Attention, compassion, listening, limits and patience. These attributes of eating disorder therapy are sufficient for successful treatment. They are also essential for parenting but on their own represent the ineffective therapy-influenced ideal: treating kids like mini-adults. What is missing is the eternal frustration and anger that bubbles over--from parents and kids alike--when children come up against rules and limits. Kids seem hardwired to creatively challenge any boundary set in their way until the child and/or responsible adult finally gets angry. In therapy for eating disorders, personal expression of anger is almost exclusively self-inflicted since any sense of individuality, identity and self worth emanates from the success of controlling food and weight. Even experiencing anger is taboo and a sign of weakness--how can you stand up to others when it is impossible to stand up to the thoughts in your head--and leads directly to an escalation in the harsh, punishment of the eating disorder. Thus, the therapist needs to focus on compassion and kindness to counter the horror of the disordered thoughts and behaviors. The moments of arrival expose how harmful and unnecessary this punishment is and open up a world of hope, promise and emotion. There is no need for the therapist to reinforce the rules and limits children might need because the eating disorder has turned them into a prison.
The contradictory expectations of young girls--boundless opportunity combined with extreme limitations--explain how the developmental anger of childhood transforms into the punishing disorder. Girls need to strive academically, socially and athletically to achieve as much as, or even more than, boys just to prove themselves. Yet the insidious, fully accepted message of thinness and control over food is the necessary foundation to any measure of success. Fat women who are financial scions, CEOs, lawyers or doctors are still fat first. This message is a societal leash that reins in any excess confidence women may feel by demanding they strive for an unattainable goal. In addition, girls are expected to be grateful for what they have since women have never been lucky enough to have so much opportunity. Last, girls see the lives their role models lead: a frantic rush to have it all while doing nothing very well. Despite the seeming excess of opportunity, girls are fully aware of life's limitations. The promise of a wide world of options does not match the lives of women around them. With the burden of generations past, the demand for thinness and no clear path ahead, there is no room to push up against the boundaries the way boys do. Instead, an inward focus on food and weight is encouraged at an early age to channel any frustration. If striving for thinness and disordered eating provides children a solution to an insoluble reality, then it is up to parents as a whole to devise a more effective alternative.
It is all too easy for me to write a series of prescriptions for parents: support girls' self-esteem, raise sensitive, self-aware boys, make sure girls know they are loved and be sure girls know their value in the world. I certainly believe that and more, just as I know those messages--when a patient really starts to believe them--contribute greatly to eating disorder recovery. But these truisms don't address the real goal: prevention.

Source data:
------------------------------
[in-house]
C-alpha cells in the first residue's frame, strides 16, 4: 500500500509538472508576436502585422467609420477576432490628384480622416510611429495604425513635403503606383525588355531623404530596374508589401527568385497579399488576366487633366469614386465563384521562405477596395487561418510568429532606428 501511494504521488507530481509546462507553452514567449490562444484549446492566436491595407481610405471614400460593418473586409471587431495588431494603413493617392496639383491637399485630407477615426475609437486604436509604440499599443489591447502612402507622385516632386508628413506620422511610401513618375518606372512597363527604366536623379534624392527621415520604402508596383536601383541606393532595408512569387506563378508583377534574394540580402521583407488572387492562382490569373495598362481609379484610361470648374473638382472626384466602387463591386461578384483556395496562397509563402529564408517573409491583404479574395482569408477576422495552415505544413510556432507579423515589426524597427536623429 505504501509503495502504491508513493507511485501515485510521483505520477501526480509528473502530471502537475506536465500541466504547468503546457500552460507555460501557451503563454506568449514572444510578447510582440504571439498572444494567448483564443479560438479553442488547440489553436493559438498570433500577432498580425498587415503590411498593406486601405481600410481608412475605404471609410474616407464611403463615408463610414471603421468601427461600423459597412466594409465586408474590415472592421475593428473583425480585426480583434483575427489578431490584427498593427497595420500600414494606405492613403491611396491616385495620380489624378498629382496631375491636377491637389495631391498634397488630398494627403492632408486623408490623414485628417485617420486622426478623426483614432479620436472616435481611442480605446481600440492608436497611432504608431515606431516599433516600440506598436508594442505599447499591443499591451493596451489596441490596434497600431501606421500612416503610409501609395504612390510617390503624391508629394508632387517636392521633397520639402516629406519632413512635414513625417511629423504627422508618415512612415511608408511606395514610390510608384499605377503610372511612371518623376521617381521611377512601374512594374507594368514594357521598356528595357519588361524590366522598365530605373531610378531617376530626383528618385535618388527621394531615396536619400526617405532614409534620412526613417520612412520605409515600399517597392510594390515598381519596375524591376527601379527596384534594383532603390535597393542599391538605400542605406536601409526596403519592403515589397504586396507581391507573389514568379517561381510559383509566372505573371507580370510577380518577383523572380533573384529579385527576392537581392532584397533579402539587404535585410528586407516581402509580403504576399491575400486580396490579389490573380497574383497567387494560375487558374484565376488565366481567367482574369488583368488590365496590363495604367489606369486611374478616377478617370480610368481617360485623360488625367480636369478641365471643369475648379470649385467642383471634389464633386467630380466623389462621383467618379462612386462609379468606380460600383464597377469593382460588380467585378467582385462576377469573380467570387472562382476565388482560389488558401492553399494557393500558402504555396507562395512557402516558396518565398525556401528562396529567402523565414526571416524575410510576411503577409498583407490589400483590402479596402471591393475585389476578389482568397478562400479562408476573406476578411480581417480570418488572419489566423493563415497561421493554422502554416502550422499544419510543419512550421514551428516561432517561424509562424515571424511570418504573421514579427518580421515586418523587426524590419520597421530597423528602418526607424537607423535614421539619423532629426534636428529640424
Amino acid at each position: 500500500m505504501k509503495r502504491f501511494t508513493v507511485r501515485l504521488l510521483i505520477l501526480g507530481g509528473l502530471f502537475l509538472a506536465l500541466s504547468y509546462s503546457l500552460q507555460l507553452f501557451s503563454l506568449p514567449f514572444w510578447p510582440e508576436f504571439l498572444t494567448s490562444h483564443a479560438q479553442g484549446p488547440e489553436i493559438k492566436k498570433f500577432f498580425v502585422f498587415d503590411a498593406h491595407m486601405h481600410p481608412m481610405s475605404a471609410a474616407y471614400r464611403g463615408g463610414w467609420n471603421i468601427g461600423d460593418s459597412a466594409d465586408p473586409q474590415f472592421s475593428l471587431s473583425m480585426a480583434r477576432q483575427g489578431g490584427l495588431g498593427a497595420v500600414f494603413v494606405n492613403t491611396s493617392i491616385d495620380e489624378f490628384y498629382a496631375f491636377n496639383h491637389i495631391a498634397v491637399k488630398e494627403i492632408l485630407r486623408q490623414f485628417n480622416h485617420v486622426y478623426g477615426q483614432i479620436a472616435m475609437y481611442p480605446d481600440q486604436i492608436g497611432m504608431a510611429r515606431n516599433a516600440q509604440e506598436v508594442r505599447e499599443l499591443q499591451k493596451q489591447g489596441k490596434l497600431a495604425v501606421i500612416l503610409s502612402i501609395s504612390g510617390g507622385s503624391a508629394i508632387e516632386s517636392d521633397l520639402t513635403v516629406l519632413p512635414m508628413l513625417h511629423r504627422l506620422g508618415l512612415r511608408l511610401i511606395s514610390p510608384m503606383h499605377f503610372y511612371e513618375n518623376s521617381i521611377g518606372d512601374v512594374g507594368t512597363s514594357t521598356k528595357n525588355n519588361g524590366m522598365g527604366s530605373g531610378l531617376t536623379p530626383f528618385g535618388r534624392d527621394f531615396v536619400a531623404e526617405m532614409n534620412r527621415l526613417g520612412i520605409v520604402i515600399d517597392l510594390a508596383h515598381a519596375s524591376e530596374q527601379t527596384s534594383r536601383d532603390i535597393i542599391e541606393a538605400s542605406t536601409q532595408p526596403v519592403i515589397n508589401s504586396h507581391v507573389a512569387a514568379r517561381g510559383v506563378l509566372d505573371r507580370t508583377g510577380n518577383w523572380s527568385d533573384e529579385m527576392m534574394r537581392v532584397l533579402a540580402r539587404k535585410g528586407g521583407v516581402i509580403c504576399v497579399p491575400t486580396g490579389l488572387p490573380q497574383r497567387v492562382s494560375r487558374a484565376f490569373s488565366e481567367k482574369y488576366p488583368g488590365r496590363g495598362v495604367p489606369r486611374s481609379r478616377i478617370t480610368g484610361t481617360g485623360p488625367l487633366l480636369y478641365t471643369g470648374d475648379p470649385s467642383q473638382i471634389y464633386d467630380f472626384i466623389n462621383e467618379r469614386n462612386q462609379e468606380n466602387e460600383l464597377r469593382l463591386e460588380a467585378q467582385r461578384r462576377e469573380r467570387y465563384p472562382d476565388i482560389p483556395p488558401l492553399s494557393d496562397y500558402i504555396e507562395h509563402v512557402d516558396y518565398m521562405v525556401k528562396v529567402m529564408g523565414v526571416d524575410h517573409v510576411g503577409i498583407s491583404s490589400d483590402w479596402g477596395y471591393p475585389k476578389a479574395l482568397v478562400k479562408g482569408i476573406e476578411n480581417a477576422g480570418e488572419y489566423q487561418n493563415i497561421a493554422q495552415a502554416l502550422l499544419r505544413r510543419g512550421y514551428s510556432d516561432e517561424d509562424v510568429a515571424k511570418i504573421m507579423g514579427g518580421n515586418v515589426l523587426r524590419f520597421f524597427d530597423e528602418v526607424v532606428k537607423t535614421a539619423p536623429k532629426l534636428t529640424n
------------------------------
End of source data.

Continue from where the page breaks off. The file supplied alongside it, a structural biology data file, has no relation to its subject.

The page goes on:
Life often feels like an endless series of choices. Each fork in the road closes off certain opportunities forever while opening up otherwise hidden options for the future. But progress comes from making those decisions. Trapped by unreasonable expectations and inwardly-focused anger, girls are supposed to leave all of their options open yet not make any decisions, all of which guarantees that they have none. Towards the end of successful treatment, long after the moments of arrival, the sessions are tinged with a sense of peacefulness intertwined with loss. Patients often are waiting for the next storm of recovery to weather, but it never comes. Gradually, we start to talk about acceptance of themselves and their lives. Perhaps this is who they are and their life has taken a certain path through the eating disorder in a new direction. The calm doesn't mean life will lack ups and downs, successes and disappointments, new adventures and painful losses. But those changes are now external, not reflections of the internal chaos and punishment within the eating disorder. These patients are free to foist the anger elsewhere and not suffer for it. Parents may not be able to change the conflicting pressures girls face but can work together to find new rules to play by. Feminist thought has left girls holding the imperative not to accept the world as it is, a motto distorted by the media--and condoned by society in general--into a personal attack against girls' self-acceptance. But perhaps parents can reflect a new model of life to which girls can aspire: a balance between the continued need to buck the inherent paternalism (because girls can get angry too), with a renewed focus on self-acceptance--mind, spirit and especially body.
The next post will move away from the topic of media to explore the role of shame in eating disorders.